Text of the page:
Institute for War and Peace Reporting | Giving Voice, Driving Change

The March 9 Legacy

Serbs feel despair and bitterness on the anniversary of a demonstration, which threatened to overthrow the Milosevic regime nearly ten years ago.
By Petar Lukovic

For the Serbs - the happiest, bravest and most liberated nation on the planet, if you believe state TV - memories of March 9, 1991 when unprecedented anti-regime demonstrations rocked Belgrade seem as distant as the Milky Way.


Because of what did not happen, and might have happened, March 9 became a political myth, the moment when Serbia had a chance to opt for a different future.


Nine years ago, the then Socialist Federal Republic of Yugoslavia, was on its last legs. Republics were declaring independence, criminals were sharpening their knives, and the sniff of war was in the air.


The state media in Serbia was expanding its list of enemies day in day out. And as the war drums grew ever louder, the Serbian Renewal Movement (SPO), then the strongest opposition party, scheduled a big rally at Belgrade's Republic Square.


The March 9 protests could have changed the course of history in the Balkans. It was just an inch away from getting rid of Slobodan Milosevic and leading Serbia down the path of reason, tolerance and peace.


All, unfortunately, ended in tragedy, two dead, hundreds injured and arrested, and a mythic pattern of memories to which we the Serbs are very much prone as a nation.


Nervous and unprepared for the events of this kind, the police responded with a show of force: thousands of officers took to the streets backed by hundreds of armoured vehicles and dozens of special vehicles.


The entire town was turned into a battlefield - the police used batons, demonstrators responded with stones, hundreds of shops were demolished, blood was everywhere.


A woman with a white T-shirt bravely stood in front of a water cannon - her picture dominated the front pages of all the independent media the next day and became a symbol of resistance.


As the protest escalated, Milosevic's regime dispatched tanks on to the streets of Belgrade. Never before or since had the Serbian leader been weaker or more afraid.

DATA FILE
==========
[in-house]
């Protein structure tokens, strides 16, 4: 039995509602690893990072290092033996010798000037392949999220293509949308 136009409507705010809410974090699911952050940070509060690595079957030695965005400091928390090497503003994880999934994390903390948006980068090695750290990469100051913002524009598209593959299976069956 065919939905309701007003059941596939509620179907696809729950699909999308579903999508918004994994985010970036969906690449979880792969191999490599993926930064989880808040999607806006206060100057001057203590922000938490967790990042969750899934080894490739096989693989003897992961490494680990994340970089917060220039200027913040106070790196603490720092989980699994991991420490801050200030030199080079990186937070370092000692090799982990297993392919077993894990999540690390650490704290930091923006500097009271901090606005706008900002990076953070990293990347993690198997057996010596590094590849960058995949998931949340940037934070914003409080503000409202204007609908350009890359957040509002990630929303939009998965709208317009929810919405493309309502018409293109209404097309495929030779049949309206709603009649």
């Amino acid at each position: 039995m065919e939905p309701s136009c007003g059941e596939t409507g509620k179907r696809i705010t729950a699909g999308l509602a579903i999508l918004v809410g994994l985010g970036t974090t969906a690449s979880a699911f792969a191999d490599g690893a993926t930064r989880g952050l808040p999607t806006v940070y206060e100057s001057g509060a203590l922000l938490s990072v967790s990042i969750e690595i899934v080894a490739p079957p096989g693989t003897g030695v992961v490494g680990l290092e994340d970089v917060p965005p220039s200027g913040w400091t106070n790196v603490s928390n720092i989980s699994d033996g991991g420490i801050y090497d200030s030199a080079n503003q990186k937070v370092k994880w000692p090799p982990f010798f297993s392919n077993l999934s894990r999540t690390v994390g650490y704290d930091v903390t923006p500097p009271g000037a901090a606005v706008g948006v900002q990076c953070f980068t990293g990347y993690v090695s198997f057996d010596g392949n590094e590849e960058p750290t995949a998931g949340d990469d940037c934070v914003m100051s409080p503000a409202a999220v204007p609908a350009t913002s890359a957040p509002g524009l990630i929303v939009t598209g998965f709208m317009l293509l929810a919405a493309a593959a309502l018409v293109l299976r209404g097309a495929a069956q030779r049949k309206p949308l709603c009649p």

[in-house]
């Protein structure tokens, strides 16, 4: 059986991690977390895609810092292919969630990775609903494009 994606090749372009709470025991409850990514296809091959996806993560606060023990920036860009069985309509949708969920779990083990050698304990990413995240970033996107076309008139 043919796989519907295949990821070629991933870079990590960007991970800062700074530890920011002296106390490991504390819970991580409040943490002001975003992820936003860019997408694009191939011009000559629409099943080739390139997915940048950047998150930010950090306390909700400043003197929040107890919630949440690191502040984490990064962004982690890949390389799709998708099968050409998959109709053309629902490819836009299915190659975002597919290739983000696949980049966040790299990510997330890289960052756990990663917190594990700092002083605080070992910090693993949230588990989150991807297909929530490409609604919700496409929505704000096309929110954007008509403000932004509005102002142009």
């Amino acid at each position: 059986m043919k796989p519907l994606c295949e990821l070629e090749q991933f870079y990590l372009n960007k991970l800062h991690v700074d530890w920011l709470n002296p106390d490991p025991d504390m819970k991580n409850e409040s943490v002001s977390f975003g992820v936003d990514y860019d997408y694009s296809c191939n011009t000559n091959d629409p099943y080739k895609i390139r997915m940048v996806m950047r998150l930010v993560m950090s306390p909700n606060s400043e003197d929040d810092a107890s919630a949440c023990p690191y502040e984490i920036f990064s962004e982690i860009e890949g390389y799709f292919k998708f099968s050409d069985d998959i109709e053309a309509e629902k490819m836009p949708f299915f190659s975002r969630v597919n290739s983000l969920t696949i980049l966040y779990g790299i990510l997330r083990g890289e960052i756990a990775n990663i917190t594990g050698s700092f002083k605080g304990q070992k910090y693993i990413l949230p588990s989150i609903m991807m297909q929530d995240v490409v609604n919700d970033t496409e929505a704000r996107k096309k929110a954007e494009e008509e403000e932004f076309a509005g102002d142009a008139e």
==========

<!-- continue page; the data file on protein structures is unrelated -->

This was obvious when he addressed student demonstrators in front of TV cameras: his voice was shaking, he promised to punish those who beat them, he even offered to resign.


The then Serbian opposition, encouraged by the developments and popular support, felt strong, with good reason. Milosevic's overthrow - it was said - was just a matter of time.


But in subsequent months, Milosevic cleverly turned the tables on the opposition by switching public attention away from Serbia to the plight of Serbs in Bosnia and Croatia. The opposition pulled back, preferring nationalism to democracy.


As this March 9 approaches, many of the main players in the '91 upheaval are still on the political scene.


Vuk Draskovic, the instigator of the demonstrations, and the undisputed leader of the Serbian Renewal Movement, has changed allegiances many times, siding by turns with the authorities and its opponents.


The students' leader, Zarko Jokanovic, became one of the heads of the New Democracy party, the regime's coalition partner for years.


General Momcilo Perisic, today an opposition politician, was shelling Zadar in 1991, and somewhat later 'liberated' Mostar by levelling it to the


ground.


The current leader of the opposition Democratic Alternative, Nebojsa Covic, was a faithful member of the Milosevic' Socialist Party of Serbia at the time.


With us is also retired general Vuk Obradovic, head of the opposition Social Democracy, who in '91, was in uniform defending Milosevic's vision of Yugoslavia with fiery words.


With such people still around, memories of March 9 leave a bitter taste.


Then I naively believed in the following things: that membership of Europe was in reach, that I would not need visas to go abroad and that I would be able to visit the Croatian coast every summer.


What happened was that I have not been to Croatia for ten years, I need a visa to go almost anywhere in the world and, as a Serb, I am always guilty until proved innocent.


Today, we are sitting here in Serbia, trying to survive, forgetting the world we once admired. Getting a visa for England is like winning the lottery; going on a smuggling tour to Romania is something to get excited about.


Thanks to Milosevic's regime, everything in Serbia has turned into a giant concentration camp, jointly guarded by the international community and our patriotic authorities. Serbia has been left to die, slowly.


There will of course be no celebration on March 9 this year. What would we celebrate anyway? Several wars, as many defeats, isolation and sanctions.


Or the sugar and bread queues, depression, silence and fear. This Serbia is far removed from the Serbia we - naively - dreamt about almost ten years ago.


March 9, 1991, turned out to be the beginning of our downfall. Defeated in Belgrade - we were then defeated throughout former Yugoslavia.


There is no reason to mark this anniversary. It is part of the past that ought to be buried.


Petar Lukovic is a leading columnist in Belgrade and editor of XZ, a cultural magazine which can be found on the web at www.beograd.com/xz.